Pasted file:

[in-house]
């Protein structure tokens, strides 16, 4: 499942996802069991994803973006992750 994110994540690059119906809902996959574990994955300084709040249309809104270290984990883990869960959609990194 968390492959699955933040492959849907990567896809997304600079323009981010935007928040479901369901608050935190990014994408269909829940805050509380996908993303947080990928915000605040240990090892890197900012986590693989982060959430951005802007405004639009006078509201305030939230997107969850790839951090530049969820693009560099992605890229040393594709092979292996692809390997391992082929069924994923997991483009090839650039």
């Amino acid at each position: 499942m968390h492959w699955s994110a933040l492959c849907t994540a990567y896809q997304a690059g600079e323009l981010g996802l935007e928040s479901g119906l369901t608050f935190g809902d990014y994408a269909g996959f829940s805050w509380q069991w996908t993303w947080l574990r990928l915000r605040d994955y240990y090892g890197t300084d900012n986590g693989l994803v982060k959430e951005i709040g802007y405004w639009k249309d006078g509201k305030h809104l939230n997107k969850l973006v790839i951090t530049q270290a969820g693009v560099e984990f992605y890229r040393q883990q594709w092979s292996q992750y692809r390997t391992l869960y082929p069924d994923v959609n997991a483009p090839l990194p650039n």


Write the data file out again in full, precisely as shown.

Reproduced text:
[in-house]
């Protein structure tokens, strides 16, 4: 499942996802069991994803973006992750 994110994540690059119906809902996959574990994955300084709040249309809104270290984990883990869960959609990194 968390492959699955933040492959849907990567896809997304600079323009981010935007928040479901369901608050935190990014994408269909829940805050509380996908993303947080990928915000605040240990090892890197900012986590693989982060959430951005802007405004639009006078509201305030939230997107969850790839951090530049969820693009560099992605890229040393594709092979292996692809390997391992082929069924994923997991483009090839650039």
């Amino acid at each position: 499942m968390h492959w699955s994110a933040l492959c849907t994540a990567y896809q997304a690059g600079e323009l981010g996802l935007e928040s479901g119906l369901t608050f935190g809902d990014y994408a269909g996959f829940s805050w509380q069991w996908t993303w947080l574990r990928l915000r605040d994955y240990y090892g890197t300084d900012n986590g693989l994803v982060k959430e951005i709040g802007y405004w639009k249309d006078g509201k305030h809104l939230n997107k969850l973006v790839i951090t530049q270290a969820g693009v560099e984990f992605y890229r040393q883990q594709w092979s292996q992750y692809r390997t391992l869960y082929p069924d994923v959609n997991a483009p090839l990194p650039n």